Why We Buy: The Psychology of Overspending


Miranda Martinez has a pretty good handle on her finances these days.

The college professor and her husband bought a house in Brooklyn, N.Y., with a healthy cash down payment. Martinez takes regular trips to Italy to visit her in-laws without wracking up fat credit card balances.

But 15 years ago, it was a very different picture.

"When I was in graduate school, I was in a condition of perpetual debt," Martinez says. "There was a period at one point when my lights got turned off. Which was really humiliating."

Martinez was raised by a single mother who never learned how to manage money. "I grew up in an ongoing state of emergency, and the way my mother handled finances was just bad," she says. "She didn't have the skills to manage the situation."

Nor did Martinez. "I would allow myself to become very, very vague [about money] and would just wake up with things exploding around me," she says. She'd end up spending money in a vacuum, buying a new blouse, for example, but not paying her phone bill.

Like all behaviors, Martinez's buying habits reflect her background, experiences and psychological makeup.

Here are some emotional states that drive people to make poor purchasing decisions and to overspend, and some advice on how to keep those emotions from sending your to the poorhouse.


By being fuzzy about when bills were due or if she had any money available for discretionary purchases, Martinez was practicing "avoidance, which is not wanting to confront or deal with something you find confusing or upsetting," James Dion, an industrial psychologist and president/founder of retail consultancy Dionco, tells DailyFinance.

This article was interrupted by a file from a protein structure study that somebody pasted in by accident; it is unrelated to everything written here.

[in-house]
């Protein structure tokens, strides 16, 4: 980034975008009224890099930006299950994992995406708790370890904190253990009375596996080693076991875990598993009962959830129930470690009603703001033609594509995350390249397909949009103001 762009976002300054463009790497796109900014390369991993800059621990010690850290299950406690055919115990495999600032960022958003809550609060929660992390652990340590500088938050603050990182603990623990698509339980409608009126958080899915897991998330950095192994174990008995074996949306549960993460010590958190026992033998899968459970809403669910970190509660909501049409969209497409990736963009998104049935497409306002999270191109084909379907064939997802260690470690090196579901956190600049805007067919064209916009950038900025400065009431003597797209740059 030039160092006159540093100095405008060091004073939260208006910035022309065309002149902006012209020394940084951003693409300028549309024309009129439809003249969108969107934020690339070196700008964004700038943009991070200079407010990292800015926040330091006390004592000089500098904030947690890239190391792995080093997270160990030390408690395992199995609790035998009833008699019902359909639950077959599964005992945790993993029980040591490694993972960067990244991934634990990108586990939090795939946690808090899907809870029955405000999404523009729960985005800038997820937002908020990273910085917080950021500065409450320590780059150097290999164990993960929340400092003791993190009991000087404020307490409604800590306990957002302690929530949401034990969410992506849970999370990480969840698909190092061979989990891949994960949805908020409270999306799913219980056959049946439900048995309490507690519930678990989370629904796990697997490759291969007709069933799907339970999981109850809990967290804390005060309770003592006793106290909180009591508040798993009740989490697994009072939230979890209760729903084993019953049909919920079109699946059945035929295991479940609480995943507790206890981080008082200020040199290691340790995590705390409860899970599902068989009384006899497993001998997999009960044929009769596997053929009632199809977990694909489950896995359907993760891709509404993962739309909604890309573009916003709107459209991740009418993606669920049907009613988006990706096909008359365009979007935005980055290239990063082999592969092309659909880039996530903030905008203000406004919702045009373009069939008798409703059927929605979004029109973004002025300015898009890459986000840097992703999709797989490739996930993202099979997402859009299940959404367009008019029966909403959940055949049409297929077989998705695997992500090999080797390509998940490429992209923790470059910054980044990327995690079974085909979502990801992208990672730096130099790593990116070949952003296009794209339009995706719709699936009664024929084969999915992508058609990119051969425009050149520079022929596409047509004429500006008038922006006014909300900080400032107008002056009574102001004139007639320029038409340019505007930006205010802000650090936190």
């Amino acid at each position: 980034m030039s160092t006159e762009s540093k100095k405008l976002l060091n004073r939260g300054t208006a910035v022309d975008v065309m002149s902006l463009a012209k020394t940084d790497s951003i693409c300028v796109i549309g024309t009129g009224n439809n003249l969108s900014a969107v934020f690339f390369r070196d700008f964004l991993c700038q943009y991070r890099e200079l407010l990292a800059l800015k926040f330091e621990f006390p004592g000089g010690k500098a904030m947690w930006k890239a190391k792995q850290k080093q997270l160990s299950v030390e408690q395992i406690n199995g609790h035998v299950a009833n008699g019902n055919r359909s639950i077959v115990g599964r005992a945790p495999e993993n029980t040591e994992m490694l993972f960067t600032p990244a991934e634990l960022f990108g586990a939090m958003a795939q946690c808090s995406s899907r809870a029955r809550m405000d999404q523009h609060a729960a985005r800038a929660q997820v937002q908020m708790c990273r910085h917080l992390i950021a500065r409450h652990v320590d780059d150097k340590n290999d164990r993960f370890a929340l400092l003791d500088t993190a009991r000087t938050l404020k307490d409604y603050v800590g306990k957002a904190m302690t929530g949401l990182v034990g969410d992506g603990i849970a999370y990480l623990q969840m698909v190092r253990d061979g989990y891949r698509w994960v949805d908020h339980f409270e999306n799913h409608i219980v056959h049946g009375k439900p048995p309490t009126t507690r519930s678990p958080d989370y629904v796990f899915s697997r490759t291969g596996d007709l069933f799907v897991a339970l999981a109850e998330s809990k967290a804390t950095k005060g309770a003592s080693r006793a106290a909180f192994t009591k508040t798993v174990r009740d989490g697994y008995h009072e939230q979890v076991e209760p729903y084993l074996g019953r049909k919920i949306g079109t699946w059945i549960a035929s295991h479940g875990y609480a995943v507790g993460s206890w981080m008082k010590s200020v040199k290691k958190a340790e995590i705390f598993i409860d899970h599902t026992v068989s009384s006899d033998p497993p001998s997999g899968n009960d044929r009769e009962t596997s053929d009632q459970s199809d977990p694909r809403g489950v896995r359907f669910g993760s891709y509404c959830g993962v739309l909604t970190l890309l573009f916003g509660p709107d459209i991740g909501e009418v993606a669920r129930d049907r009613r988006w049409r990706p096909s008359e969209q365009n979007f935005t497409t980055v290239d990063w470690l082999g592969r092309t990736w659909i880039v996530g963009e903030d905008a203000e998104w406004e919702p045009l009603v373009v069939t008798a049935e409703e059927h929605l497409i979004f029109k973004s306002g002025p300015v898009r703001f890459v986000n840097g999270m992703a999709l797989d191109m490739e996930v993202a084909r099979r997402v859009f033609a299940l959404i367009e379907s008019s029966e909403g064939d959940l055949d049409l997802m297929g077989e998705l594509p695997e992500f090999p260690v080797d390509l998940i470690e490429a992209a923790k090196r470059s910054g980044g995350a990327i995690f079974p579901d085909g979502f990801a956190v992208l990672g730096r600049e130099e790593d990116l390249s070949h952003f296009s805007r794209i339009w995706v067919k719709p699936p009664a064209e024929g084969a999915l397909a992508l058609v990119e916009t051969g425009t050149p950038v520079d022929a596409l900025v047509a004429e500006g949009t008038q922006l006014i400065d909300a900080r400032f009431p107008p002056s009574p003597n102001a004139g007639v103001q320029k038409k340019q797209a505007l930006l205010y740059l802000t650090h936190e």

It's only natural that Martinez would struggle handling money, Dion says. "She grew up in a financially dysfunctional family, and at some point, children as adults will mimic their parents, even if they have modeled something counter-productive."

Martinez started to break the cycle by joining Debtors Anonymous. The 12-step program offers practical money management tools while also addressing members' emotional states, she says.

People prone to avoidance behaviors must first confront their total financial picture, from expenses to checking account balances, Dion says. For Martinez, that meant "learning to be concrete -- even when I wanted to hide from the numbers," she says.

That's when she began to track everything she spent. "I carried around a little folded up index card in my wallet and anytime I bought something, I'd made a little notation on my note card. After a month of doing that, you start to make a spending plan. "

Today, Martinez uses a spreadsheet to track her expenses, spending and automatic deductions. "I've learned to be concrete to a degree," she says. "And having to share my finances with my husband makes me a little more on point."

Indeed, being accountable for your spending -- to a group like DA, a friend or to a spouse -- can be vital to keeping your financial house in order, Dion says.


The secretive shopper is often a person "scratching that depressive itch and self-medicating against depression," Dion says. Whether they're in a full depressive state or just feeling a bit blue, "they turn to over shopping to feel good for a minute, like that first drink for an alcoholic to get that rush."